Having just learned in class about the symptoms of lung cancer, Julissa Gonzalez rushed home from school in a panic.
The symptoms described exactly how her mother had been feeling recently.
“They started with smoking, then they started talking about the lung cancer, and I just got the sensation in my body,” said Julissa, 12, who had been hearing her mother complain for weeks about pains in her back. “When I came home, I came running to mom telling her to go to the hospital.”
That June night, Julissa and her mother, Mayra Gonzalez, 56, drove to Memorial Regional Hospital, where doctors found a mass the size of a golf ball in Gonzalez’s right lung.
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It was stage 4, and it had already metastasized to her ribs and lymph nodes.
“When we came home, we laid in the bed and cried,” said Gonzalez, a single mother who lost her Broward College campus security guard job a year earlier. She received her last unemployment check a month before her diagnosis.
Before the cancer diagnosis, Gonzalez was preparing to apply for a federal contract job as security detail for courts and government offices, although her wish is to work with numbers.
“I only have 14 credits left to finish my bachelor’s,” said Gonzalez, who earned an associate’s degree in accounting during her six years working for the college. “I tried to get all the degrees I could, but then I couldn’t find a job in accounting. Now with this cancer, it has stopped me completely.”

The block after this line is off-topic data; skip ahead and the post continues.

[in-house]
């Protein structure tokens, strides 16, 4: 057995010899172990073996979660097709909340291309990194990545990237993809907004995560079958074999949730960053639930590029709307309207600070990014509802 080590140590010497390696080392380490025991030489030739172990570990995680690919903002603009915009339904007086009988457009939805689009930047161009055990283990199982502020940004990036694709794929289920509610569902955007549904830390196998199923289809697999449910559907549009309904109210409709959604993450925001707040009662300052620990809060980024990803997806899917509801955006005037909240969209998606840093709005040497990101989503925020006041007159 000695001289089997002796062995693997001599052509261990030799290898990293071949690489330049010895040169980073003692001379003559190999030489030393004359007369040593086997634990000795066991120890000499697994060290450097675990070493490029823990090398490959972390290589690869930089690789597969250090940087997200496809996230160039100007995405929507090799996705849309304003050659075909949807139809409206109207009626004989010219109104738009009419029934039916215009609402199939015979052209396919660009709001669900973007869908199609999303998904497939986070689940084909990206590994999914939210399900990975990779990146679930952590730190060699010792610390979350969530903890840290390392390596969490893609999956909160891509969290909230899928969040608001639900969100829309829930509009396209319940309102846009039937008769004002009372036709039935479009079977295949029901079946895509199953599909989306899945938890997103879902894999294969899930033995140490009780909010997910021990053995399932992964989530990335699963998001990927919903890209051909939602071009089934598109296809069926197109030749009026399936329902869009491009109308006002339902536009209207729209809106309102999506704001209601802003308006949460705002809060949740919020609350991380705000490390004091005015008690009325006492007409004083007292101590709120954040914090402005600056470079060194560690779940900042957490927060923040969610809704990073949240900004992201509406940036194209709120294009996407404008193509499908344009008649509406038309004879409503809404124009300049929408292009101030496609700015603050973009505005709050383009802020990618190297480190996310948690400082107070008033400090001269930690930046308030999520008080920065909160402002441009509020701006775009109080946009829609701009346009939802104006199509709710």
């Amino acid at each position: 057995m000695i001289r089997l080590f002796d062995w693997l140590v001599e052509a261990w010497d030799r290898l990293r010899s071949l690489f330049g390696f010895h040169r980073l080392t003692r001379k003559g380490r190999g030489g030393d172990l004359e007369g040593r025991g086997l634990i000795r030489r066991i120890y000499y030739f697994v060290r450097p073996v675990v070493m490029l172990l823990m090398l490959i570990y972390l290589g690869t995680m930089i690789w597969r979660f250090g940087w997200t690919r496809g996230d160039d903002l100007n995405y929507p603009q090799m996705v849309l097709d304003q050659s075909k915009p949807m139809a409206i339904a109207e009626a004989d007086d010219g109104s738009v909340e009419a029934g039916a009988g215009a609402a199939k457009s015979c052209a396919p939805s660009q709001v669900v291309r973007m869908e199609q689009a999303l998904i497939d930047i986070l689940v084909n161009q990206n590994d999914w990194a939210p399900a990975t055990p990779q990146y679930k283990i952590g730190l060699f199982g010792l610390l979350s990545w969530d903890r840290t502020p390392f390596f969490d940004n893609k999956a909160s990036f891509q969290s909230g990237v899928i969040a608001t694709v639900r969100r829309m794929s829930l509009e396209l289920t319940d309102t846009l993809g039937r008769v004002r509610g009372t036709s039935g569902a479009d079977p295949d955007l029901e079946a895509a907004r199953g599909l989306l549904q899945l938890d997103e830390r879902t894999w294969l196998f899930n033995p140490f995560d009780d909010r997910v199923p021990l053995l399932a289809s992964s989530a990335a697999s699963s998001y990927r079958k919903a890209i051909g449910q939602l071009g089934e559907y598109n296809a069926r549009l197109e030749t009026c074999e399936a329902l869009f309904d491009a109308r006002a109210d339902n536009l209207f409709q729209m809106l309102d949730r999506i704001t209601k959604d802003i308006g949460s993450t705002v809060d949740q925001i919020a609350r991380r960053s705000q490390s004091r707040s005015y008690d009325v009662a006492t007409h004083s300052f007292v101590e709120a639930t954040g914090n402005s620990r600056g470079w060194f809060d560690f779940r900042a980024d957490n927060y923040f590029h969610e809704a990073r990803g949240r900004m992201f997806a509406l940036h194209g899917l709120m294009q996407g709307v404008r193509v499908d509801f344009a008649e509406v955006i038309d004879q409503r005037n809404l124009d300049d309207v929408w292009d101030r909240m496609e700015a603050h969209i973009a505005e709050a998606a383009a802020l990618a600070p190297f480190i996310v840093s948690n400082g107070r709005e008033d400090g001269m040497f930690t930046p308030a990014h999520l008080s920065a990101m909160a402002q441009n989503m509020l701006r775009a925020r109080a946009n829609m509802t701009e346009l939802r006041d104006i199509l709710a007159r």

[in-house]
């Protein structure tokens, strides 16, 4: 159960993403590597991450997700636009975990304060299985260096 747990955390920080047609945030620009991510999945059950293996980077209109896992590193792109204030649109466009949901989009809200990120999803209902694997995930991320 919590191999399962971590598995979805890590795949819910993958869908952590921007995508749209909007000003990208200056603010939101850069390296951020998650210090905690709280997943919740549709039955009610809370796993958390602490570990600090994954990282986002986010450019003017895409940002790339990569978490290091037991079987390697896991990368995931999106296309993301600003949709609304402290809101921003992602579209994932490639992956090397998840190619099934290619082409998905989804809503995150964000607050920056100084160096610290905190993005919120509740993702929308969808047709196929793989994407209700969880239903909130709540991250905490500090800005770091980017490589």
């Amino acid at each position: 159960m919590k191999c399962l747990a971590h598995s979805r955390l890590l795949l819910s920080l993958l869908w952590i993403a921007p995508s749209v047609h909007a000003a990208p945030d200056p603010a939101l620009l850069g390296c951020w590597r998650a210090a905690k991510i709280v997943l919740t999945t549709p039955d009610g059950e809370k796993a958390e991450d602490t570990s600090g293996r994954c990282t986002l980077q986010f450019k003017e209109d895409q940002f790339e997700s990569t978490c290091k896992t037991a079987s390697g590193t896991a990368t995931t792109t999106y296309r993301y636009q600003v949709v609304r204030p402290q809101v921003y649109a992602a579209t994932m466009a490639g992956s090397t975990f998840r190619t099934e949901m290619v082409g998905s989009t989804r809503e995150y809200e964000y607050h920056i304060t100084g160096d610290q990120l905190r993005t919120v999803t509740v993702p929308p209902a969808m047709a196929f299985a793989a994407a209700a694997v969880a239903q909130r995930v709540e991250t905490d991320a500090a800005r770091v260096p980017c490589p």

Where money was once tight for the Gonzalez family, it is now almost non-existent.
Gonzalez receives an $830 Social Security disability check each month. And she receives support for Julissa from the child’s father, from whom she is divorced.
The family income covers rent on their two-bedroom Hollywood apartment and other urgent bills, like a car payment and insurance, electricity, and the Internet — a commodity Gonzalez has contemplated discontinuing but cannot bring herself to do.
She has tried to look for a cheaper place to live, but so far has been unsuccessful. Food often runs low, she says, and her disability check does not allow her to collect foodstamps.
The family also needs money for new clothes. Since she has been undergoing chemotherapy, Gonzalez said she only wears one pair of pants because they fit her best. Her Nissan Versa that she relies on to take Julissa to and from Olsen Middle School in Dania Beach needs four tires. The school bus does not stop near their home.
And Julissa, who always needs school supplies, would really like a laptop. She does her homework on a broken tablet.
Hispanic Unity of Florida, which provides social services to working families, nominated Gonzalez for this year’s Wish Book series.
Gonzalez found the organization after enrolling Julissa in her school’s aftercare program — a recommendation made by the school psychologist, who Julissa started seeing after her grades plummeted following her mother’s diagnosis.
“She is an A and B student, and her grades dropped to Cs and Ds. In the beginning of the semester, she had two Fs,” Gonzalez said. “The way I feel is the way she improves.”
Gonzalez’s Hispanic Unity case manager, Carolina Garcia, has been providing the family with assistance. She has helped to find an attorney to write Gonzalez’s will, pro bono.
“She’s in a hardship financially and emotionally, but she still has that passion to live,” said Garcia, who is now trying to bring Gonzalez’s sister from Cuba to care for Julissa, should anything happen to her mom.
Gonzalez, who has lost more than 30 pounds since her treatment, knows that not many survive stage 4 lung cancer, but she hopes to be one of the successful few. She had the last of her six chemotherapy treatments in November and started radiation in December to remove a small cyst in her right lung.
“It hasn’t been easy, but everything happens for a reason in life,” she said. “Perhaps this has been for me to realize that I need to get up, get more active and live.” It’s not because I don’t want to die. We are all going to die, on that I’m clear. But I just ask for another chance until Julissa is older.”